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CUPC Presentation: Rick Mansfield
March 15, 2018 @ 12:30 pm - 1:30 pm
Rick Mansfield, Economics, University of Colorado-Boulder
"How Local Are U.S. Labor Markets?: Using an Assignment Model to Forecast the Geographic Incidence of Local Labor Demand Shocks."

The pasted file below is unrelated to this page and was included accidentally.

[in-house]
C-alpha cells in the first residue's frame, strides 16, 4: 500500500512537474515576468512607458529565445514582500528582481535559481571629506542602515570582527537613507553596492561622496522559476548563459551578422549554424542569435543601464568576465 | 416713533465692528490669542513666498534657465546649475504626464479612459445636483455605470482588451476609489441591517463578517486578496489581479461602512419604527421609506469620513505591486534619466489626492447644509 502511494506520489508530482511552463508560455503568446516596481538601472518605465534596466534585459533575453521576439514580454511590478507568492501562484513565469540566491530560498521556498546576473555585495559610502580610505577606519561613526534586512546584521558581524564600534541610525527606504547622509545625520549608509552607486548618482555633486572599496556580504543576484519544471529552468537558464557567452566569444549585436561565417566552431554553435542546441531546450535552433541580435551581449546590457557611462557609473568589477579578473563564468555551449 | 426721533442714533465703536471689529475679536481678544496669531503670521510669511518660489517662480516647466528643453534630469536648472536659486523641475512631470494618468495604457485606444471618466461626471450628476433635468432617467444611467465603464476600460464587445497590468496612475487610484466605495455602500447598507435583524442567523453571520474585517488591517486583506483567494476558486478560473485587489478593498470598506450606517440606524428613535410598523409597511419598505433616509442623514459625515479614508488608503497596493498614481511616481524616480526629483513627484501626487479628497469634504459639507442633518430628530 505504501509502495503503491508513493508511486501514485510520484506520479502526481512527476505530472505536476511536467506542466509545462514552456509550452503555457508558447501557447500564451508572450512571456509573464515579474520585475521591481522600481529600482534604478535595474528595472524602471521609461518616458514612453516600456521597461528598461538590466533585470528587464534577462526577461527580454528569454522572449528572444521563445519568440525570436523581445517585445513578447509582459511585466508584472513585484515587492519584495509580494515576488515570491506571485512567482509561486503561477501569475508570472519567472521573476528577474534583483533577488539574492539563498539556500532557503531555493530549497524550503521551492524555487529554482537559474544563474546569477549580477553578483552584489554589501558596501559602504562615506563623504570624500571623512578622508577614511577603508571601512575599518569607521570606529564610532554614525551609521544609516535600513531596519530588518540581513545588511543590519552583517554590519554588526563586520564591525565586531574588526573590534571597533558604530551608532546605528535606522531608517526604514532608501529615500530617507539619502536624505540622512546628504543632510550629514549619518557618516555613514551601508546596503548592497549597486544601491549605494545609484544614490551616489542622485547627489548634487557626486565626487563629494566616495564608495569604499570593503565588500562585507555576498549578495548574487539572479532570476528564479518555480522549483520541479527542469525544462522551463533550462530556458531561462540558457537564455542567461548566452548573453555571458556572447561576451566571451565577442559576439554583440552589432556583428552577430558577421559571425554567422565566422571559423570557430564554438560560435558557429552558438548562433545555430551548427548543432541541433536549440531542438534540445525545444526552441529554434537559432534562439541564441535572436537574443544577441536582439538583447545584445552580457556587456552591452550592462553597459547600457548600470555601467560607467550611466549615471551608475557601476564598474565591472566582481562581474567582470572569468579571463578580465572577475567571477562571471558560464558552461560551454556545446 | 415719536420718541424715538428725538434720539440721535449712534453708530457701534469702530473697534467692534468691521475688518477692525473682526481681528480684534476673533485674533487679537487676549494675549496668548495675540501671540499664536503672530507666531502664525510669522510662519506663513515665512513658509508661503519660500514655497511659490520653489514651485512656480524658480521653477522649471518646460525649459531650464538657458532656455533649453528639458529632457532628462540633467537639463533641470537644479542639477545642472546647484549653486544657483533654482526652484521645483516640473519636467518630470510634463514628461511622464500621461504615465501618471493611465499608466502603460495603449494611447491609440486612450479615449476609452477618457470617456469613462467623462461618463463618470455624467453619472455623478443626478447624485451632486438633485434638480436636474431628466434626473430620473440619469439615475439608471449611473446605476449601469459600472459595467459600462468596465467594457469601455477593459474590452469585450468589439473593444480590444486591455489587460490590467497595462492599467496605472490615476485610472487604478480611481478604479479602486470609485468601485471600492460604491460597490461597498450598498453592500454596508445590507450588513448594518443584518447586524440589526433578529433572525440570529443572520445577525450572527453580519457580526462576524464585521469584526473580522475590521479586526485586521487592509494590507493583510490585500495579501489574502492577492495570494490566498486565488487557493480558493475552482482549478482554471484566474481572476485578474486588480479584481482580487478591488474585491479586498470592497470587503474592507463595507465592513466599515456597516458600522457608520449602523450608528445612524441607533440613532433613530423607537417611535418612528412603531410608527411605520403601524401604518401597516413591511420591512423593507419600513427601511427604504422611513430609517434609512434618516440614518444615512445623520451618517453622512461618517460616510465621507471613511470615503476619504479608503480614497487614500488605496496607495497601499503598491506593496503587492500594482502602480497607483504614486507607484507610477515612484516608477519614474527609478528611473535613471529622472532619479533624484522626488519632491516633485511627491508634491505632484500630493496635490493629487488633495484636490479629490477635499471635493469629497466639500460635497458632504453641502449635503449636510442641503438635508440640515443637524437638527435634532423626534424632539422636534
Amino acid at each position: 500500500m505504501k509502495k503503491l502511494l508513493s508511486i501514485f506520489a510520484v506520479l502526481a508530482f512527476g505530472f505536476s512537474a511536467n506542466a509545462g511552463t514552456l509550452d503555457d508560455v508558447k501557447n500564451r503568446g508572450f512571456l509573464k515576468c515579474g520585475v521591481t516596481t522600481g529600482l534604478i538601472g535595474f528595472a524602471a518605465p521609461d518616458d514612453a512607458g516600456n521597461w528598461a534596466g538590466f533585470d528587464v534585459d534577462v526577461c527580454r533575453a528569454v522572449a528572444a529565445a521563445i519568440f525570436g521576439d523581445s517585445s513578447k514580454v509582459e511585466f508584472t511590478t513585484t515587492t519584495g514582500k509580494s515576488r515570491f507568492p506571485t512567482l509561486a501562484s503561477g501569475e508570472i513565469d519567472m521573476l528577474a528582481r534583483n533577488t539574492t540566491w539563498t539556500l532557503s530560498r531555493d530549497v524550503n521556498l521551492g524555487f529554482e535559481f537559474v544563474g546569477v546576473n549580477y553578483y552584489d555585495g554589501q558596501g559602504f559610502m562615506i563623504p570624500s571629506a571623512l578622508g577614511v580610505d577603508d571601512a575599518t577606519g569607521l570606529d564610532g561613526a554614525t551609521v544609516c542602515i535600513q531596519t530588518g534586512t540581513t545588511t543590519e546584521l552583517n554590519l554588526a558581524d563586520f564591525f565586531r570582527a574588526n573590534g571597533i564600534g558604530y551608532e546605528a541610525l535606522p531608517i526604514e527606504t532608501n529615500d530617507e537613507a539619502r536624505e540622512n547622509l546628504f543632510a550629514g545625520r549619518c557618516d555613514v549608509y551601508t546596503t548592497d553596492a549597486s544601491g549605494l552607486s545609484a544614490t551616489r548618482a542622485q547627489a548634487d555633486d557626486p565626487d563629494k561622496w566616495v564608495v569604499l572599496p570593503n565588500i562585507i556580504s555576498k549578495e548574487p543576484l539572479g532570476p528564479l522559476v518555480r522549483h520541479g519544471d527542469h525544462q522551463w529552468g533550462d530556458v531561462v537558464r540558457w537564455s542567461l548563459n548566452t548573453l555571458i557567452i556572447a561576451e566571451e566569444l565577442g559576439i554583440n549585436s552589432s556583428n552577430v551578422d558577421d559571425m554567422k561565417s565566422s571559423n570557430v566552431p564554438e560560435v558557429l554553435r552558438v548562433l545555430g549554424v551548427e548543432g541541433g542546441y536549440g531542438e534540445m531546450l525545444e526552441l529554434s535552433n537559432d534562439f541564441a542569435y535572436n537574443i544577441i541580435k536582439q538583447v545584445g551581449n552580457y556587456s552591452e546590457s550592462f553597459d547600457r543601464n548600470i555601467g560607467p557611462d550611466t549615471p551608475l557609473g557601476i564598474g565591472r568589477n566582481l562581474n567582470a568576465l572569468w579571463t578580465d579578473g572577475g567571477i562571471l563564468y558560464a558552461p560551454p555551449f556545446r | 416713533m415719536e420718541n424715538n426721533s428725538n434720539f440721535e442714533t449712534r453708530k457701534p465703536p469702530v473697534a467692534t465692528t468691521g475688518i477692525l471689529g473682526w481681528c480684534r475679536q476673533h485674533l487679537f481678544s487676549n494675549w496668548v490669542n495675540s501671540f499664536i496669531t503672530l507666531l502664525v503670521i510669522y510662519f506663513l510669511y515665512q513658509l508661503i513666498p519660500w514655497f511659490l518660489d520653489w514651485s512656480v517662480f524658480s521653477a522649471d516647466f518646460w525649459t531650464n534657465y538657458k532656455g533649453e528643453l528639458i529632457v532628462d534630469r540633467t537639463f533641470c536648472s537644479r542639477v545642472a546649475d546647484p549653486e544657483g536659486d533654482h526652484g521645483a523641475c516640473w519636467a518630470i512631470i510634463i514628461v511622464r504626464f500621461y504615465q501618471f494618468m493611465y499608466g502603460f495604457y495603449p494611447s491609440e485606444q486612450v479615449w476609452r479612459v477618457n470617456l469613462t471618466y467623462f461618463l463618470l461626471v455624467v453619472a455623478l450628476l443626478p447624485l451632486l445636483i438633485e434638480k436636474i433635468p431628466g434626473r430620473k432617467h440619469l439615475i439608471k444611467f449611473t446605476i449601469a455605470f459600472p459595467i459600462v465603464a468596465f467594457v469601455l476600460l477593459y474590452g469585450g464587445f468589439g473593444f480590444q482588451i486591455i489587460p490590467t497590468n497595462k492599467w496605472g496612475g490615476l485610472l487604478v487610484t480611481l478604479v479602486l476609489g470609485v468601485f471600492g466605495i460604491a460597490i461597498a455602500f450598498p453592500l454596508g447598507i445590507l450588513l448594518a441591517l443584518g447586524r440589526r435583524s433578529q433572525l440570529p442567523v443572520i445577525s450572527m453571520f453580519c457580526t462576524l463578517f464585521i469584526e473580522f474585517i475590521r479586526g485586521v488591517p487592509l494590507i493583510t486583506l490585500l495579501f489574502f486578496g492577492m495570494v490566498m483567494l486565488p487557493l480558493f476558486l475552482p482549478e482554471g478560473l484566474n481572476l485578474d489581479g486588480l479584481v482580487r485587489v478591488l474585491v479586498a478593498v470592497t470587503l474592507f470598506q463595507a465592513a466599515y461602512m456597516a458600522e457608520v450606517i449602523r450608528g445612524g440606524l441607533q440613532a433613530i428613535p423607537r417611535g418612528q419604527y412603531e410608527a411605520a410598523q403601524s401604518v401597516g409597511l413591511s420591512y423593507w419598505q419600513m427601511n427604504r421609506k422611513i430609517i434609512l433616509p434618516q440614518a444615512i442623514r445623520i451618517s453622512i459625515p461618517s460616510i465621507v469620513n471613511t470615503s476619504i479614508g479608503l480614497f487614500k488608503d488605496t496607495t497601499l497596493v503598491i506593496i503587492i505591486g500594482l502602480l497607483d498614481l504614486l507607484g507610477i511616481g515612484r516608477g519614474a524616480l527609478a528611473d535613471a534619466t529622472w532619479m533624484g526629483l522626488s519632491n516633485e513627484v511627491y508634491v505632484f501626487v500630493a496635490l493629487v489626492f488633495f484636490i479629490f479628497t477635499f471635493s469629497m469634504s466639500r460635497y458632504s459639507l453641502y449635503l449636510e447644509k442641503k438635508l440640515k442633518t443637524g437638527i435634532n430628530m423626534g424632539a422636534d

This paper examines the welfare incidence of across locations and demographic groups for labor demand shocks featuring particular geographic and firm type compositions. LEHD data on the near universe of U.S. job transitions are used to estimate a rich two-sided assignment model of the labor market featuring thousands of parameters that is then used to generate simulated forecasts of many alternative local shocks. These forecasts suggest that existing local workers account for only 0.1\% (2.7\%) of total welfare (employment) gains, with 80\% (56\%) of welfare (employment) gains accruing to out-of-state workers. This is despite the fact that projected employment rate increases from a typical positive shock are 7 times larger for existing workers in the targeted Census tract than for workers from an adjacent tract, because workers in the target tract are a minuscule share of the national labor market. Further, the projected earnings incidence across local skill groups is highly sensitive to the shock's firm type composition.